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Citizens rally to preserve Fifty Lakes post office bulding

Citizens in Fifty Lakes are coming together in an effort to preserve the Fifty Lakes Post Office building, which is scheduled for demolition to make room for the reconstruction of County Road 3.

In an email, resident Julie Engle said a group of residents has raised $6,500 in an effort to save the building.

Engle said the building was built in 1923 after a fire destroyed the original house and store building. In 1939, an addition that housed a dance hall was built. While the building was remodeled several times, Engle said the dance hall is in its original condition with log beams and paneling.

Engle said several local citizens feel the building is worth preserving for its historical value and have solicited bids to move part or all of the structure. Saving the dance hall is the top priority. A local historian, Ron Manger, has offered to let the building sit on his property, Engle said.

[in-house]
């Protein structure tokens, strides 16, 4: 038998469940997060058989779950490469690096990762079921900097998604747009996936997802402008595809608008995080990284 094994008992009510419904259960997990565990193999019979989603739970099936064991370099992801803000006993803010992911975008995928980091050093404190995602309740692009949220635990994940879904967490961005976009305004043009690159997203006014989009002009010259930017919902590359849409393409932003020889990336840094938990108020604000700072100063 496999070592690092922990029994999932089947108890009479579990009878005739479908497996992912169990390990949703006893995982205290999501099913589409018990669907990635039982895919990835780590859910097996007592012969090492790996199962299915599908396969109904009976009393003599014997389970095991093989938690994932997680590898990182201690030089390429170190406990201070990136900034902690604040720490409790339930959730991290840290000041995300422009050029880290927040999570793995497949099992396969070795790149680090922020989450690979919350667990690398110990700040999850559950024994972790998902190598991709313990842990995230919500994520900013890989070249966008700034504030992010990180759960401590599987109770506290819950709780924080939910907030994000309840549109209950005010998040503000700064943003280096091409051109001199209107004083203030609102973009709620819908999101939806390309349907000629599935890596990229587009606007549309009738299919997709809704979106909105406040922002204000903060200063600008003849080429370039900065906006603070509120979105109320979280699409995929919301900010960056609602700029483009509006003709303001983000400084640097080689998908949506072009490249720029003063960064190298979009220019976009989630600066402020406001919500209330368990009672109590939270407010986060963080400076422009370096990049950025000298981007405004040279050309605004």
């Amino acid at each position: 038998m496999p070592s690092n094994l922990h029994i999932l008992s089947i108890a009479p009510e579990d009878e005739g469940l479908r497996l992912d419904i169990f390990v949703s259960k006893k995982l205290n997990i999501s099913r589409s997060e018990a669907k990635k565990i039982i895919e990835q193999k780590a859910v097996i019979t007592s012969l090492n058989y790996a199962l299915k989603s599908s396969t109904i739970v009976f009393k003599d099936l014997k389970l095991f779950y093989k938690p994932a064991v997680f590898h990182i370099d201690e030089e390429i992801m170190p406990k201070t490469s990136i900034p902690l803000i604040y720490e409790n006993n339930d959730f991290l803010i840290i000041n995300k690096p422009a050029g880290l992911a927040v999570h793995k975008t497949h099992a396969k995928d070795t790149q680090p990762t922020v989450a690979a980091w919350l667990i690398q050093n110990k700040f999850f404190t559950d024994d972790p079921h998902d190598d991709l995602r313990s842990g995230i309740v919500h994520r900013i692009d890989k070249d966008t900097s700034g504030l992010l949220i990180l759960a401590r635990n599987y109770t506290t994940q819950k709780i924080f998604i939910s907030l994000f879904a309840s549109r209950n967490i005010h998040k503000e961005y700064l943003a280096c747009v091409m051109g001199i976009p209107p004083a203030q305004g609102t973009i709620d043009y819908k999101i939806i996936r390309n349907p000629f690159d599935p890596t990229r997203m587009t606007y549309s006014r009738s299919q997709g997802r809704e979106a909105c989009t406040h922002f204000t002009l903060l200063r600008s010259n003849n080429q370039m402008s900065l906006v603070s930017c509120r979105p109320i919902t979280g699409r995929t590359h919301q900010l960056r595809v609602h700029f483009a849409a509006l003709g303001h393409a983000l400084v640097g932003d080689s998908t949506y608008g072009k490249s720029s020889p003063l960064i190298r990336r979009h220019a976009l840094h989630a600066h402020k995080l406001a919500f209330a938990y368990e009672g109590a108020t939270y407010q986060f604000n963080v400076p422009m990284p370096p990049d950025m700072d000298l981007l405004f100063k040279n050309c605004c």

Engle said she believes moving the building will cost approximately $15,000 to $30,000.

Crow Wing County purchased the building for right-of-way in November. Tim Bray, Crow Wing County engineer, said there are several entities that have interest in the building.

After the county bought the building, it was inspected for hazardous waste. Some hazardous materials were found, including questionable insulation, and the county must hire a professional service to remove that waste.

“Then, and only then, can the building be torn down, moved, whatever,” Bray said.

Habitat for Humanity is interested in salvaging building materials, while area fire departments see the building as a chance for a practice burn.

Complicating the matter, Bray said the county has already put the building’s demolition and cleanup out for bids, which will be opened Friday, Jan. 24. Bray said citizens could, however, work with the demolition company that is awarded the bid and try to negotiate moving the building.

He said the county held open houses about the construction project months ago.

“I appreciate that some folks want to save it,” Bray said, “but the timing is really crummy.”

With the many requests the county is receiving regarding the fate of the building, it’s going to be difficult to honor all of them, he added.

The Fifty Lakes City Council will meet at 5:30 p.m. Thursday, Jan. 23, at city to discuss the building and any action it may or may not wish to take.

Kate Perkins can be reached at Follow her on Facebook and on Twitter at